Kids will enter safer NHL: Cammalleri
Montreal Canadien Mike Cammalleri, who is one of six NHL ambassadors for the Allstate All-Canadians Program that mentors developing hockey players, said he would like to tell young kids the game will soon be different for them.
"I would be confident in telling them that they will be a part of a game that's much safer to play than the style it's being played at right now because I think there are some issues that need to be addressed in the game," Cammalleri told CBCSports.ca.
He said the NHL needs to take a closer look at the game, which will inevitably affect the future of many kids playing hockey.
"I think that we as a league, with the national league and the players union, we've got to address the issues that have presented itself — that's my personal opinion on it — and I trust that they will be addressed," he said.
The Allstate All-Canadians Program that Cammalleri is part of is a partnership between the National Hockey League Players Association and Allstate Insurance Company of Canada and is designed to give advice to young players in life and on the ice.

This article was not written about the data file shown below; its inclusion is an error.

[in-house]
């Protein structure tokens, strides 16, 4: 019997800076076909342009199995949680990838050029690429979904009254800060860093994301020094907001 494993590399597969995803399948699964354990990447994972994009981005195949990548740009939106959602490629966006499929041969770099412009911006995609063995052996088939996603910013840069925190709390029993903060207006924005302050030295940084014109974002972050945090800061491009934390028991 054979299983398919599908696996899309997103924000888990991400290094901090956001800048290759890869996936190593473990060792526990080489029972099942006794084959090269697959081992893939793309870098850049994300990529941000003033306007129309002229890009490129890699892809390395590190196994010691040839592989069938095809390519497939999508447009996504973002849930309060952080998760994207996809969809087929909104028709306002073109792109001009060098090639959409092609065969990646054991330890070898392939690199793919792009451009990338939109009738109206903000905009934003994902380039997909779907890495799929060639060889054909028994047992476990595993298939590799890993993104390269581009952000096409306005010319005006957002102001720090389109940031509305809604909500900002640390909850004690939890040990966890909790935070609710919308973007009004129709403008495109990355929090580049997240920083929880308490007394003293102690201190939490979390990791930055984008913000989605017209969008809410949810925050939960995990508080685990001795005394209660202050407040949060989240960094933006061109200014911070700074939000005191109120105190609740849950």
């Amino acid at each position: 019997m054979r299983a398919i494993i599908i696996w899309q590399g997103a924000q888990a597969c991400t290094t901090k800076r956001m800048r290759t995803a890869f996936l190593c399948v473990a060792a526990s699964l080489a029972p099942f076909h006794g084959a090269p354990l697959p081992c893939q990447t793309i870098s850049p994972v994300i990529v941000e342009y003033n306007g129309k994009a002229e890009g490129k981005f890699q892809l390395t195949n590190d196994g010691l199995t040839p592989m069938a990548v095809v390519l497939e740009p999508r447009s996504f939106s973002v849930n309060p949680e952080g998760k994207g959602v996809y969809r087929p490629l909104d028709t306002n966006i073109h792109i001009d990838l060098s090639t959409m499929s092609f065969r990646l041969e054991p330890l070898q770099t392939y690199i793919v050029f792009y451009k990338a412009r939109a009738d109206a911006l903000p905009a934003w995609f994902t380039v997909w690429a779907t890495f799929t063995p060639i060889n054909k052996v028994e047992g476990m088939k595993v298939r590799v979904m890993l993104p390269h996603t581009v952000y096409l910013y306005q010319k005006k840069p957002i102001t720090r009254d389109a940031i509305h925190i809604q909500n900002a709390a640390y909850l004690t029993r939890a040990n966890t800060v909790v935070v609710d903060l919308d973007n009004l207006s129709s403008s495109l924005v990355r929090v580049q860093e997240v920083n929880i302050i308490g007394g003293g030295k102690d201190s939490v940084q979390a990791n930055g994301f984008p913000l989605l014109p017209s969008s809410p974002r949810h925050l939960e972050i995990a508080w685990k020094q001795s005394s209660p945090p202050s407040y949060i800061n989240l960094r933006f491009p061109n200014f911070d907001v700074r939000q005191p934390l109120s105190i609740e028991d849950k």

The NHLPA will be scouting and selecting the 40 best bantam-aged players in Canada. Each summer, these players will be invited to a "Next Generation" camp hosted and organized by NHL veteran and Stanley Cup champion Gary Roberts. He will be joined by Canadian NHL players and other leading hockey experts to equip the stars of tomorrow with the skills to fulfill their potential on and off the ice.
The inaugural camp is scheduled for the Hershey Centre in Mississauga, Ont., Aug. 3-6.
Canadian NHL players Jordan Eberle, Eric Staal, John Tavares, J.S. Gigeure and Shea Weber will also represent the organization by mentoring players in nutrition, mental skills, life skills, strength and fitness, and of course, fun.
Cammalleri, who was selected by the Los Angeles Kings in the second round (49th overall) in the 2001 NHL entry draft, has learned a lot in his career so far, especially about conditioning.
He said players who learn about how to properly fuel and treat their bodies at a young age would have an advantage in their on-ice careers.
"It took me years to realize how I could impact my play with my nutrition and training, and I think these kids will have a huge head start if they can get that advice now as bantam players," he said.
"I had a lot of years of trial and error to get to that point now and it definitely has a huge impact on your play."
Cammalleri said he wants the young hockey-playing kids to leave the camp motivated to pursue a long-term commitment to hockey.
"I just hope they leave inspired with the concept that this is something worth working towards and that is something that is enjoyable to work towards — to be inspired to continue their careers in hockey."